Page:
EMIs that stay constant or instalments that reduce over time; what should you pick?

When we think of a home loan, the immediate reaction is to estimate the equated monthly instalment (EMIs), the amount you will be repaying the bank or financial institution each month. Axis Bank Ltd has launched a new home loan variant called QuickPay Home Loan, that will not adhere to the traditional EMI concept. The bank is allowing the QuickPay customers to repay the loan in reducing instalments. This means that you do not pay a fixed monthly instalment. Instead you pay instalments that will reduce over time. However, compared to a regular EMI, the initial instalments in this loan would be significantly higher. Jagdeep Mallareddy, executive vice president and head, retail lending, Axis Bank said, “The regular home loans are structured around the EMI platform where every month there is a fixed instalment. The interest and principal component in it varies. In case of the QuickPay home loan, the principal that the customer is paying back is fixed throughout the tenure, but the instalment varies. The instalment starts with a higher instalment initially, which comes down as the loan progresses.”

EMIs that stay constant or instalments that reduce over time; what should you pick?

Let us understand what this is, how it would work and if you should consider it.

Loan repayment

In case of a regular home loan, your EMI is kept constant. For simplicity, we are assuming the interest rate to be constant throughout the tenure. The EMI comprises of interest and principal. For instance, consider ₹50 lakh home loan taken at an annual interest rate of 9% for a tenure of 20 years. In your first EMI of ₹44,986, ₹37,500 will be interest that is levied on the outstanding amount and ₹7,486 will be the principal amount that you repay. Subsequently in the next monthly instalment, the interest amount is levied on the reduced outstanding balance. The EMI however remains the same. That’s because while the interest component of the EMI reduces over time, the principal component of EMI increases over time.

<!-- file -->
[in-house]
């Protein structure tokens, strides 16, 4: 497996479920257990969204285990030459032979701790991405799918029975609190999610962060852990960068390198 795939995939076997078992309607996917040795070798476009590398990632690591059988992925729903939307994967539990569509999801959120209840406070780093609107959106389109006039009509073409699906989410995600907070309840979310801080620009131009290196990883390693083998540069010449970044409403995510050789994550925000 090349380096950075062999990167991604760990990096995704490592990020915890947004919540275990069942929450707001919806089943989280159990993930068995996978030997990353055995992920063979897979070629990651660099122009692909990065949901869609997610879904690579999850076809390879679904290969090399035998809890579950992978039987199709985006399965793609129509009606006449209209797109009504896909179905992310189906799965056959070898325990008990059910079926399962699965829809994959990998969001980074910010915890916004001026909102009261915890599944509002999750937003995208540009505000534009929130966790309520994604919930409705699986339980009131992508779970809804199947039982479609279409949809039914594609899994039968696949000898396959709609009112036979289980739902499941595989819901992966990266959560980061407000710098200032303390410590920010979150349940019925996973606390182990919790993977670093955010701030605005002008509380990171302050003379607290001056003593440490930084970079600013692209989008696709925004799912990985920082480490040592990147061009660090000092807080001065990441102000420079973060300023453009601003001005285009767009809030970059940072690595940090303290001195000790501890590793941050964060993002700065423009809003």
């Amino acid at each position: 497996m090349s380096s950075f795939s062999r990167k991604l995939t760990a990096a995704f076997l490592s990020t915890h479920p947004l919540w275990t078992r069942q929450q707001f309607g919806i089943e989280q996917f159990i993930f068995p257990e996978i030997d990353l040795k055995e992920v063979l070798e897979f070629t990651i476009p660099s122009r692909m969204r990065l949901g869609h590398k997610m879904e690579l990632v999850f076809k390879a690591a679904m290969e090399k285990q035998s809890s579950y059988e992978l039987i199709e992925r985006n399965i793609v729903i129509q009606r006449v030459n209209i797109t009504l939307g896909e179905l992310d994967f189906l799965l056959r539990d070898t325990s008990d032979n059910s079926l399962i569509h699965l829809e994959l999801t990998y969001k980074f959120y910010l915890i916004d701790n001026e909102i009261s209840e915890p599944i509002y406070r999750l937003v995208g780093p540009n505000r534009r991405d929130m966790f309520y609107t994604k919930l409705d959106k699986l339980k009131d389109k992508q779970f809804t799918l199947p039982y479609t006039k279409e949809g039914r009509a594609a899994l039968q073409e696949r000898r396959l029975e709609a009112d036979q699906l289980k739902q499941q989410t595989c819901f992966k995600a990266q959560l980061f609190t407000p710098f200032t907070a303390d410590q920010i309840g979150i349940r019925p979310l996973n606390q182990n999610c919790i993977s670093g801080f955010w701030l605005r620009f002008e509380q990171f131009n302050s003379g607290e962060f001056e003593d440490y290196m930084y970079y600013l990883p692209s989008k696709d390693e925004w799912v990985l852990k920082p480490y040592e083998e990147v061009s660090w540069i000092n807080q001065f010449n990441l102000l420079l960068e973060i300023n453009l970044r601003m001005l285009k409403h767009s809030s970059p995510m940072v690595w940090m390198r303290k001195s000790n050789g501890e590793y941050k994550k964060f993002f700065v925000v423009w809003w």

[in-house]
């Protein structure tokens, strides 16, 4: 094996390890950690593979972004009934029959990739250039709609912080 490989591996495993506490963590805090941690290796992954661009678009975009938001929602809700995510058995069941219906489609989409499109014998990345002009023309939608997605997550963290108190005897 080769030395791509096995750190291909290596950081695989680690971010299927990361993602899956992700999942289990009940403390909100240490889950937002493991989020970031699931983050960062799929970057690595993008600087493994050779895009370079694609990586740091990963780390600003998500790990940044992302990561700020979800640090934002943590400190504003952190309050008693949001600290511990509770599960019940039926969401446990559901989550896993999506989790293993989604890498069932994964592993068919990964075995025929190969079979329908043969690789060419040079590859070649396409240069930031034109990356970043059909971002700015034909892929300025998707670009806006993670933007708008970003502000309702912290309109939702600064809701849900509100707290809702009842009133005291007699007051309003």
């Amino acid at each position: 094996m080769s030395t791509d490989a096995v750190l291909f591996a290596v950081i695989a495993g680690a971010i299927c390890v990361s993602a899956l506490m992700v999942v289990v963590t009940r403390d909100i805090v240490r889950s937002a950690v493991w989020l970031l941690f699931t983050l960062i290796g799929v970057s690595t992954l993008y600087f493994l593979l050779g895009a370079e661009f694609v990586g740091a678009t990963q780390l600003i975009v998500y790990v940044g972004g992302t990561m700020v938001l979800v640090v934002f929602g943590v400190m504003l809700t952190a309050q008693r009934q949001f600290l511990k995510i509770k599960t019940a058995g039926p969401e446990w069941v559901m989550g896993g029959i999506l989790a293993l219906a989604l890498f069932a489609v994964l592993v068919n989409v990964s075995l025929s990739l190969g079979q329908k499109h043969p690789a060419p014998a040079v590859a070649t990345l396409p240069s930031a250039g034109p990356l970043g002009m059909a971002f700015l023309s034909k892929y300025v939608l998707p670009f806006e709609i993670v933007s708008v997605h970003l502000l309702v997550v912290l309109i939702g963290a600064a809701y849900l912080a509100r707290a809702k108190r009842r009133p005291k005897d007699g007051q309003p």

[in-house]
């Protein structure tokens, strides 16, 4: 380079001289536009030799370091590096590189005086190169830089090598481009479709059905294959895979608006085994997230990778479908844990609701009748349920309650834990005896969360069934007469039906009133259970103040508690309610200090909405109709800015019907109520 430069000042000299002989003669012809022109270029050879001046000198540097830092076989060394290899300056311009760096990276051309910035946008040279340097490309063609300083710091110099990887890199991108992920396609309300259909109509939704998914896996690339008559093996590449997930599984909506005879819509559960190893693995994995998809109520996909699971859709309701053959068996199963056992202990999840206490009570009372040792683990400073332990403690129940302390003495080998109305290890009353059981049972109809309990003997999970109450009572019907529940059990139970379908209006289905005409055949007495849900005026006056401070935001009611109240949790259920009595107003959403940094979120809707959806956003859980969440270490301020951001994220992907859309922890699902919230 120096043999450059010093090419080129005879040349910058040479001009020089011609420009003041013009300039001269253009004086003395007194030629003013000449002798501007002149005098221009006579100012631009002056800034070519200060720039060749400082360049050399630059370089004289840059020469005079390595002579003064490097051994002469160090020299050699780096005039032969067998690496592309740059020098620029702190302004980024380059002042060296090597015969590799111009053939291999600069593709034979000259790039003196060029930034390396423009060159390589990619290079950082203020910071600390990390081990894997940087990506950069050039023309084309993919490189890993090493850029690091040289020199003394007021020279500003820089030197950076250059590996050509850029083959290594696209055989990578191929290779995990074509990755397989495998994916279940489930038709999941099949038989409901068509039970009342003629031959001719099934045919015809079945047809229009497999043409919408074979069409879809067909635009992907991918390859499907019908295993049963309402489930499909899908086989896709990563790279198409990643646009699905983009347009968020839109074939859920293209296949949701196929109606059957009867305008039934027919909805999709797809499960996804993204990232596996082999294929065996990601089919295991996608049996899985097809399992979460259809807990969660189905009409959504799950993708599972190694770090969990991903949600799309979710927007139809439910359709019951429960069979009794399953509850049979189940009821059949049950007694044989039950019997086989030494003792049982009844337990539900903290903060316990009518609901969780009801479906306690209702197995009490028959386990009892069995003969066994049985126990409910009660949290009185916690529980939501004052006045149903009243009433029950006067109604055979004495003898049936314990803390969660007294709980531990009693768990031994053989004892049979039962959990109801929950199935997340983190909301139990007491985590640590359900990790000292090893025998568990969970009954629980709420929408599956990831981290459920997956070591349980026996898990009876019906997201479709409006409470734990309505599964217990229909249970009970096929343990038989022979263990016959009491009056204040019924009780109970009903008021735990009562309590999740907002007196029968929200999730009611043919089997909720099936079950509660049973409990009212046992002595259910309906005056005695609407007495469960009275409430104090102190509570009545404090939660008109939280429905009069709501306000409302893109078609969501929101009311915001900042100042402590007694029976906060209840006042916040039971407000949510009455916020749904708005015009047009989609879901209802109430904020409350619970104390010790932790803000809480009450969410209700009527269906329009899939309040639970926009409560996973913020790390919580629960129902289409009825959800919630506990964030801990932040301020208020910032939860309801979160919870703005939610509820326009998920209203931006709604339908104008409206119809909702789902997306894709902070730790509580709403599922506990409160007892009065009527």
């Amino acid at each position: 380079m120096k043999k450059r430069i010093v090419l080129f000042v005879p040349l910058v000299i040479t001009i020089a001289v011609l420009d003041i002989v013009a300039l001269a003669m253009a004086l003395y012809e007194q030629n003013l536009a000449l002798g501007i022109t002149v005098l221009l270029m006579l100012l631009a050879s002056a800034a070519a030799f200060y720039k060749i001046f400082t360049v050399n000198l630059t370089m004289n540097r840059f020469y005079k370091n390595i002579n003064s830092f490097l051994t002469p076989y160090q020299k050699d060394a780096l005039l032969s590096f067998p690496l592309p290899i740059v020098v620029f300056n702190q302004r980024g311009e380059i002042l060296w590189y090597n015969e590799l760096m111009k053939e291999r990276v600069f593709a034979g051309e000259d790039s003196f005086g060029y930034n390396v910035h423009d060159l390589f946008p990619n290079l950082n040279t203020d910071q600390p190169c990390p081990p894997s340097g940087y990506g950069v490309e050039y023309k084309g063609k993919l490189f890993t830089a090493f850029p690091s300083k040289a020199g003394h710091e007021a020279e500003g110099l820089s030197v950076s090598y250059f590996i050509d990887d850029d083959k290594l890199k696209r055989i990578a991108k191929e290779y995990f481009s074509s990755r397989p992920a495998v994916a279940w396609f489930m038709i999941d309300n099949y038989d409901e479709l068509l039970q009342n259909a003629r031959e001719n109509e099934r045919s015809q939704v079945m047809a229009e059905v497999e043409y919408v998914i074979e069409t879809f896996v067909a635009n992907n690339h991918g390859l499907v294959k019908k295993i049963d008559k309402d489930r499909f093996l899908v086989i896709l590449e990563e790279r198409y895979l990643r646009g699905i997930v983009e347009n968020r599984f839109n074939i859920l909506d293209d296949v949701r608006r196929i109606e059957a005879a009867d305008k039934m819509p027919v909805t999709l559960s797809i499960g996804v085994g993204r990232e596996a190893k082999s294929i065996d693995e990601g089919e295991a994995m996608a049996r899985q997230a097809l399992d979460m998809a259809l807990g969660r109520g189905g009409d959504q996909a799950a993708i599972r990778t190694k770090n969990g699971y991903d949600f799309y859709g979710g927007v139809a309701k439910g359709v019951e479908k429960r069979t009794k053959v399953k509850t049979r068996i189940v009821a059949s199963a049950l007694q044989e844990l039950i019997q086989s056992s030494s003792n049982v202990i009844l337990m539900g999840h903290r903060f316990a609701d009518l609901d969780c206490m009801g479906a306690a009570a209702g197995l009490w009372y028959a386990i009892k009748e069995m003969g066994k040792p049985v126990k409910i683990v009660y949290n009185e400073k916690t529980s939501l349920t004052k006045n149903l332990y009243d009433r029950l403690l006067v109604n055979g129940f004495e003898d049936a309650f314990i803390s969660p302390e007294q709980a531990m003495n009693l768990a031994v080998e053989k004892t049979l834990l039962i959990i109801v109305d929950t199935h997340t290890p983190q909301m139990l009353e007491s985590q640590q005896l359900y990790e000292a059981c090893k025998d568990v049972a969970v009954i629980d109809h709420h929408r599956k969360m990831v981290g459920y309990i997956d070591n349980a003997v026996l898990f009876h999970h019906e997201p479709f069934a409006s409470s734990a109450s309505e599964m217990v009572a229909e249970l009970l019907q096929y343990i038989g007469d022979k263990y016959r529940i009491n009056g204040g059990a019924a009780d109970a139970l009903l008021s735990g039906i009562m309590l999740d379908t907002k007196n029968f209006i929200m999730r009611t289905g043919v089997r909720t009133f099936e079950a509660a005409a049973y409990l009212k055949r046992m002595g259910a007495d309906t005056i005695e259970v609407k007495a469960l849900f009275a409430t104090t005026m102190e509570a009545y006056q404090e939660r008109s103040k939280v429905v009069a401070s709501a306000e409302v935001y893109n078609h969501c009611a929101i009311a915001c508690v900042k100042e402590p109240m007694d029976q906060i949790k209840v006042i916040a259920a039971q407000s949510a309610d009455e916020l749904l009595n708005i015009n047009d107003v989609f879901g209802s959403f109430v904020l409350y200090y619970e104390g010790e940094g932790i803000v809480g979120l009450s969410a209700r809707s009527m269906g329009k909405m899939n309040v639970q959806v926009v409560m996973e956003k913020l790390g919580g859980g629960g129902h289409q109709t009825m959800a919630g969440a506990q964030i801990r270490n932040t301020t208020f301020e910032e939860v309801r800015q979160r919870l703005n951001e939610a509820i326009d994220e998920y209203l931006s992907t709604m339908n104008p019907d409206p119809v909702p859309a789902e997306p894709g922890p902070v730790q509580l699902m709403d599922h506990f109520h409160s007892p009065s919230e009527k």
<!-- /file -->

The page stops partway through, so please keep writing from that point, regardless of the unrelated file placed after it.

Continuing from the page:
The Quickpay loan works slightly differently as you don’t repay the loan in equated monthly instalments but in instalments that are fat initially and tapers off with time. This is because in this loan, the principal repayment happens at a much faster rate and consequently the interest that’s levied is also lower. So taking the same example above, in QuickPay, the first EMI will come to ₹58,333. Here, the interest is the same at ₹37,500 but the principal repayment is ₹20,833—in a regular loan the principal amount was just ₹7,486 in the first instalment.

QuickPay comes across as the cheaper alternative because here the principal component that you repay is much higher and also constant throughout the loan, thereby reducing the total outstanding every month in a higher degree compared to a regular loan as the interest outgo is much lower. In the example above, in a regular home loan, your total outgo over the years will be ₹1.08 crore, with interest component being almost ₹58 lakh. On the other hand, in the QuickPay loan, the total outgo will be ₹95.2 lakh, which would mean an interest outgo of about ₹45.2 lakh. However, there is a catch.

Higher rates

The above calculations have assumed the same rate of interest for both the regular and QuickPay loans. However, for the QuickPay loan, Axis Bank is charging a rate of interest that is 15-20 basis points higher compared to a regular home loan rate.

So if based on your credit profile you are getting a regular Axis bank home loan at 9%, you will be charged 9.15% to 9.2% for the QuickPay loan. This would take the total outgo from ₹95.2 lakh to ₹96.2 lakh, over the repayment period.

Mallareddy said that though the average repayment tenure varies based on a lot of factors, most borrowers repay their home loans in about 9-10 years on average.

For example, assuming a ₹3 lakh part payment each year from the fifth year of a regular home loan at 9% interest, the total outgo could come down to about ₹86 lakh. Similarly, assuming part payments of ₹4 lakh each year from the 5th year, the total outgo could come down to ₹83 lakh.

The QuickPay loans also allow prepayment without any charges. A person making prepayments of ₹3 lakh a year from the fifth year onwards in a Quickpay loan at 9.2% interest will bear an outgo of ₹81 lakh and ₹79 lakh if yearly prepayment of ₹4 lakh is made.

What you Should do

As the calculations show, compared to a regular home loan, the biggest challenge in the QuickPay loan would be a significantly higher monthly instalment initially. If the higher monthly instalment does not bother you, then QuickPay is a good option for you.

The QuickPay loan would save you more money in the form of interest outgo despite having a higher interest rate. A regular home loan on the other hand has the comfort of a fixed monthly instalment. In comparison, the QuickPay loan’s irregular and higher instalments initially could pose a cash flow challenge.

source: livemint


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